Friday, 17 November 2017

Carillion in Crisis

Today’s second post looks at the ever-developing story that the British-based multinational construction firm Carillion has today issued its third profit-warning since July, in addition to its suggestion that it is about to breach conditions attached to loans that it is accountable for. With the increasing utilisation of so-called ‘Public Private Partnerships’ and ‘Public Finance Initiatives’, as discussed in a recent post here in Financial Regulation Matters, it is worth discussing the potential effect that this financial bombshell will have; will it cause the socially-integrated company to begin to spiral and ultimately fail, or will it be the latest demonstration of a company that is ‘too big to fail’, as one onlooker has suggested today.

Carillion is proving to be synonymous with this particular period of Britain’s economic history, with the firm winning a number of lucrative and highly-visible contracts, including skyscrapers in Manchester, and of course the infamous HS2 high speed rail project as part of an overall £6.6 billion contract (to all of those involved, not just Carillion); the company is also responsible for the Royal Opera House in Oman, the Yas Viceroy hotel in Abu Dhabi, the redevelopment of the Tate Modern building, GCHQ, Brampton Civic Hospital in Canada and the Library of Birmingham, amongst other projects. However, despite these contractual successes, all is not rosy at Carillion’s headquarters, with many stating that a number of high-risk projects have resulted in the recent malaise for the company. In the Summer, the time of its last profit warning, it was identified that four projects in particular, in conjunction with the need to divest from Canada and the Middle-East, were causing the company serious problems; the company is feeling the effects of loss-making contracts, late-paying contracts, and a building sector that is being squeezed by the economic environment. Three projects in the U.K. – The Royal Liverpool Hospital, the Midland Metropolitan Hospital, and a road project in Aberdeen – are understood to have heavily contributed to the recent £375 million write-down that is at the heart of the spiralling financial health of the company.

For a company that survives upon large-scale grandiose plans, usually by states demonstrating their financial health, the inherent uncertainty that defines the post-2016 (and realistically the post-Crisis) world can be a deathblow if the company is not diversified enough to protect itself – it is for this reason that the company has been divesting from its Canadian and Middle-Eastern projects, whilst also moving the bulk of its business into the facilities management business which, according to the Financial Times now represents almost two-thirds of its entire revenue stream. Yet, the drop in share price, particularly when viewed in relation to its share price when it buoyantly attempted to takeover one of its main rivals Belfour Beatty, means that the company has witnessed its share price fall from 340p in 2014 to 117p today. Ironically, the predicament the company finds itself in has led to speculation, which is being fuelled by a merciless short-selling campaign, that the company itself is now particularly vulnerable to a takeover. However, whilst these facts, figures, and opinions all point to a company in freefall, the reality may be much different.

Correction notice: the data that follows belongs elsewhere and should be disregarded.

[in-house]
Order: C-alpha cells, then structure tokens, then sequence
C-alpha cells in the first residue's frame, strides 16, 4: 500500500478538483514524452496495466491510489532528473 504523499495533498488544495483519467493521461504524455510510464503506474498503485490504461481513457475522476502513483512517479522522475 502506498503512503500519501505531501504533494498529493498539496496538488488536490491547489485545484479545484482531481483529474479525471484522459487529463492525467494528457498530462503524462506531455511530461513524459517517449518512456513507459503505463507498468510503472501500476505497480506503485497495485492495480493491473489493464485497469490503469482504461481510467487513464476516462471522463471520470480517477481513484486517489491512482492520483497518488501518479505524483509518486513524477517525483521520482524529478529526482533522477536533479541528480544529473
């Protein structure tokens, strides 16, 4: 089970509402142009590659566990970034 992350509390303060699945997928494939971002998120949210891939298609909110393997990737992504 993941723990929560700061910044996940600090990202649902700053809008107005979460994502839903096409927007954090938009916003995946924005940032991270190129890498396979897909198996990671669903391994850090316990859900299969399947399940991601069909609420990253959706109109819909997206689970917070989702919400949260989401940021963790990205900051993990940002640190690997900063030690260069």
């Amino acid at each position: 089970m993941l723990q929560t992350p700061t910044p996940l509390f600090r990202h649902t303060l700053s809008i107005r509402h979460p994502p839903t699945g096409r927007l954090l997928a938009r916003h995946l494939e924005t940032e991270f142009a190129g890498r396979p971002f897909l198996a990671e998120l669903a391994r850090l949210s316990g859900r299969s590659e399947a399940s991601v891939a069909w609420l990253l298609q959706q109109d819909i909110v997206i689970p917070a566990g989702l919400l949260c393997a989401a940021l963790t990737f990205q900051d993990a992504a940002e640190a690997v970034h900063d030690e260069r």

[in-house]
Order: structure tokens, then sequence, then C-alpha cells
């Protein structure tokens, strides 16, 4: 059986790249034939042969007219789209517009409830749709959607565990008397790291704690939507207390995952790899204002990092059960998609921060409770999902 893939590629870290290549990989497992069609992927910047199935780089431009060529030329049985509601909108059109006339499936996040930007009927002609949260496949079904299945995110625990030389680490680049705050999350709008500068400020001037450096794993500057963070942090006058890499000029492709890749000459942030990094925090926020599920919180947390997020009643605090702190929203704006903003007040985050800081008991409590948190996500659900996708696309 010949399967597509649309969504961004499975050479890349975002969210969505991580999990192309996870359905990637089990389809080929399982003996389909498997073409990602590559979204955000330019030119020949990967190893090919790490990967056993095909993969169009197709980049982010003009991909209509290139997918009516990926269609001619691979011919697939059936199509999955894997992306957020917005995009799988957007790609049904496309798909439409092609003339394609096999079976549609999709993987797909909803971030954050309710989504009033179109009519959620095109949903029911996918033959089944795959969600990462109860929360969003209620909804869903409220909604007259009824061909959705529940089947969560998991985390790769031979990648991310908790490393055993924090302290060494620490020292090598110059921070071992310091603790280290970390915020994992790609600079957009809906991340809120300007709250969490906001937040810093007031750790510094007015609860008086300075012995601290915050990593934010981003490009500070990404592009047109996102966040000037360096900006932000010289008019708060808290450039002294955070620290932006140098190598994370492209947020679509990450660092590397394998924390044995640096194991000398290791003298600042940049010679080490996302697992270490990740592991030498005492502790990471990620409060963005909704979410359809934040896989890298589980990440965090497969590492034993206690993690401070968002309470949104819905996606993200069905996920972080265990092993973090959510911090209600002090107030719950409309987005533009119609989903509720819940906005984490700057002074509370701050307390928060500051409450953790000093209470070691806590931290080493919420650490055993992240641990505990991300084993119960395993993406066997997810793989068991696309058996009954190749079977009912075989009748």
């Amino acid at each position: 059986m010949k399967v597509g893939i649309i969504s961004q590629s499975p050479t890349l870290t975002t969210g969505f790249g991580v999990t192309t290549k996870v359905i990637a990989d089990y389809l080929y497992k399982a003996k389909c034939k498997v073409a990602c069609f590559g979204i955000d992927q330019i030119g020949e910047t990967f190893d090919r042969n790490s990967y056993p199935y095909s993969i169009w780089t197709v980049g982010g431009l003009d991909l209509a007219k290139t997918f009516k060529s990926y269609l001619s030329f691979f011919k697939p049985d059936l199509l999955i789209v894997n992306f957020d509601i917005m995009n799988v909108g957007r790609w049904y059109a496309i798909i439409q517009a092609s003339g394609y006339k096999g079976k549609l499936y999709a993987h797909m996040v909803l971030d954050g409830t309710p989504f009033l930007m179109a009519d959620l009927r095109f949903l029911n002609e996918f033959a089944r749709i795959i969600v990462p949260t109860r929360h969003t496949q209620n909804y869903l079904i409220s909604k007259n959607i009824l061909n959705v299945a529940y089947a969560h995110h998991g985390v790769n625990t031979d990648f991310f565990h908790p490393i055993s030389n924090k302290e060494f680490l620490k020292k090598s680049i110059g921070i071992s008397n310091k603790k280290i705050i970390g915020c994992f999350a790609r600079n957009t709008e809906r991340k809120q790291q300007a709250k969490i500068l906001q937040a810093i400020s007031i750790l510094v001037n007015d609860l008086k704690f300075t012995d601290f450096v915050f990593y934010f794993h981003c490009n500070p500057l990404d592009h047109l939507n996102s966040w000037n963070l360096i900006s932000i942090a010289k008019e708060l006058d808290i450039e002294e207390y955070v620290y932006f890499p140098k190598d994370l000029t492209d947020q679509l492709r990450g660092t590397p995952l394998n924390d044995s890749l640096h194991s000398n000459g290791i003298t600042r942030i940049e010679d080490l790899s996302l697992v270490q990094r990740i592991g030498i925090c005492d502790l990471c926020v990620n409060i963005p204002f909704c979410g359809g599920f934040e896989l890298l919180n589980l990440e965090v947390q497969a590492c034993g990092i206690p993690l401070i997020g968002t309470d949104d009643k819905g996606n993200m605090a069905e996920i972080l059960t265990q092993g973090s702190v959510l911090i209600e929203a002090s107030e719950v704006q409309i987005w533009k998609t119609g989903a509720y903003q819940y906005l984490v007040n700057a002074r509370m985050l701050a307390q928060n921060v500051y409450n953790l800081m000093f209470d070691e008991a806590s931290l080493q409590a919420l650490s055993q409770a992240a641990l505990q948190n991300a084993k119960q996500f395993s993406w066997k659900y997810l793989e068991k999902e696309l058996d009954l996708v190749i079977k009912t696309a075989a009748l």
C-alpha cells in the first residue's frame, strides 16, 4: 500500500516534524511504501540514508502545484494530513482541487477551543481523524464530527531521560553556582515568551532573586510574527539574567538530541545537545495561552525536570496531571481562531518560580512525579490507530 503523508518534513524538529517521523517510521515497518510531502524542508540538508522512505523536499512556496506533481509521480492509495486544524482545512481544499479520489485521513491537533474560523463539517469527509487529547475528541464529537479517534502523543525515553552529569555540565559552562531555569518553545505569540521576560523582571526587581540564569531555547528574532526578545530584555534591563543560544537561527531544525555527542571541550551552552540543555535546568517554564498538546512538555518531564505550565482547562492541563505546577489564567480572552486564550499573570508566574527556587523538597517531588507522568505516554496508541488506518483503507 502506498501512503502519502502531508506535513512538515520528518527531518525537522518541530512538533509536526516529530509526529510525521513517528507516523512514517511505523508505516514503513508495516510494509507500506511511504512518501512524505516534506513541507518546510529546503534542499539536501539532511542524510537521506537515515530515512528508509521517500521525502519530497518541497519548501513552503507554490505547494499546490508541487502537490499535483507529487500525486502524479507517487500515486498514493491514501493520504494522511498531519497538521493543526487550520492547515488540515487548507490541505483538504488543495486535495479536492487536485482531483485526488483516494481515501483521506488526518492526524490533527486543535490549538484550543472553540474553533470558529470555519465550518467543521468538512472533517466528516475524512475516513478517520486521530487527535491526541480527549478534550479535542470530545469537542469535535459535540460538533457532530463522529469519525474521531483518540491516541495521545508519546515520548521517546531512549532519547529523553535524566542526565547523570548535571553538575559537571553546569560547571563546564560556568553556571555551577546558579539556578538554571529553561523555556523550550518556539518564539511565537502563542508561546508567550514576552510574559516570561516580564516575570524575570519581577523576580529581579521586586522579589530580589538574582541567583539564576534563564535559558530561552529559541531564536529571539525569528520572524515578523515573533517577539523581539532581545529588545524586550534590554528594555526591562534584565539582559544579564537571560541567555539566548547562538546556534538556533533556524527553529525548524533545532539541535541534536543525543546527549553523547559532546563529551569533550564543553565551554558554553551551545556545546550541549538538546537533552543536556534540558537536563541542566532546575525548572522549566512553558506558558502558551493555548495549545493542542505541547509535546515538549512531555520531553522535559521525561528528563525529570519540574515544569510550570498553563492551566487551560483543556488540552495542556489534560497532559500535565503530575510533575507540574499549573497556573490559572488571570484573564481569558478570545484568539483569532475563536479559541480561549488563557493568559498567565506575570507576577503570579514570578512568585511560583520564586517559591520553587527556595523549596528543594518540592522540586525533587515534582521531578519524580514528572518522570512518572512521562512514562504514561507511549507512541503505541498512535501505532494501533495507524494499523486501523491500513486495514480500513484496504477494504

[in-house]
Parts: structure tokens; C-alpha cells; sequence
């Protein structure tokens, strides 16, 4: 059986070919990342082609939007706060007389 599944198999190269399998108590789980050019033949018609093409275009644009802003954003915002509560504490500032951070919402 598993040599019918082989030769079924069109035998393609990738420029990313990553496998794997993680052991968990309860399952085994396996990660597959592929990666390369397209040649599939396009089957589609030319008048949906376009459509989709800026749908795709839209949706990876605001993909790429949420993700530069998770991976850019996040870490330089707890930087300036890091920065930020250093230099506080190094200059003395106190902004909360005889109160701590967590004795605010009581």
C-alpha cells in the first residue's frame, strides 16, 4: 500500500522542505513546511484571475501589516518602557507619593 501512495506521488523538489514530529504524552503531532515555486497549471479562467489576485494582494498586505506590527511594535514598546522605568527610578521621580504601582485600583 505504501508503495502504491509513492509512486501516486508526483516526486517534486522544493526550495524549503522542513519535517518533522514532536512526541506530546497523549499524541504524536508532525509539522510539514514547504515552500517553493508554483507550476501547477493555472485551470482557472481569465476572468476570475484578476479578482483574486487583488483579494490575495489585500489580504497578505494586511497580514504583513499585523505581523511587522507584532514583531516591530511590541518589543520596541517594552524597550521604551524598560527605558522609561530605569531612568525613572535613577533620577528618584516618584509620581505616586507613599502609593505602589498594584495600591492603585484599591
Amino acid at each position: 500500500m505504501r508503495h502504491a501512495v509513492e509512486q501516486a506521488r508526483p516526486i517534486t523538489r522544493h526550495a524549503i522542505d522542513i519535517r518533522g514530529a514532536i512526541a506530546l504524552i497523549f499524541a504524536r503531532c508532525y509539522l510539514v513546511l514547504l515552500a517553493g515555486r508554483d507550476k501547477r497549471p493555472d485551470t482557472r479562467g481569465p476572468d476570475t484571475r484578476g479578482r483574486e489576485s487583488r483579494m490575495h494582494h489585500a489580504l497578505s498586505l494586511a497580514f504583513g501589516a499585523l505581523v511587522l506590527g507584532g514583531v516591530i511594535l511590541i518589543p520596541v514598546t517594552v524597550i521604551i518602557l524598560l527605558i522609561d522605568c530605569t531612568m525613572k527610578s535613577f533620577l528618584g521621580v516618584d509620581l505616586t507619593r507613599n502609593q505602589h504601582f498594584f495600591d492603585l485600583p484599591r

A piece in today’s Independent discusses how, four year ago, the National Audit Office declared Carillion ‘too big to fail’ because, in effect, it had been allowed to attach itself to the very infrastructure that underpins British society – hospitals, transport, schools, and the military were all reliant upon Carillion to offer their services, for a price. Furthermore, the company is being woven into society even further despite its poor performance, with the contract for its involvement in the HS2 project being awarded just days after one of its most troublesome profit warnings earlier this year. The article in question asks whether knowledge of this arrangement affects the decision making in the firm, and in reality that is a question that need not be answered – knowledge that you are too big to fail has to have an impact upon decision making, whether knowingly or otherwise. Yet, the problem is representative of a much larger social issue, and that is political short-termism.

HS2 was George Osborne’s signature contribution to society, but he left shortly after championing it. Theresa May, now at the helm, is being bombarded with a number of crucial problems like the ever-stuttering Brexit negotiations; has she the capacity to tackle this growing systemic problem of PPP-providers being on the brink of failure? Quite frankly, the obvious answer is ‘no’, with the consequence of that being that to kick this problem further up the road when she will have left Office quickly becomes the best possible option. Companies like Carillion, that are interwoven within society, rely upon this political short-termism to survive and prosper, because for Carillion to fail now would be a problem the country simply cannot afford. So, yes, knowing that one is ‘too big to fail’ has an effect, and it has an effect of everyone.

Keywords – Construction, Carillion, Brexit, Business, Politics, Finance, @finregmatters.

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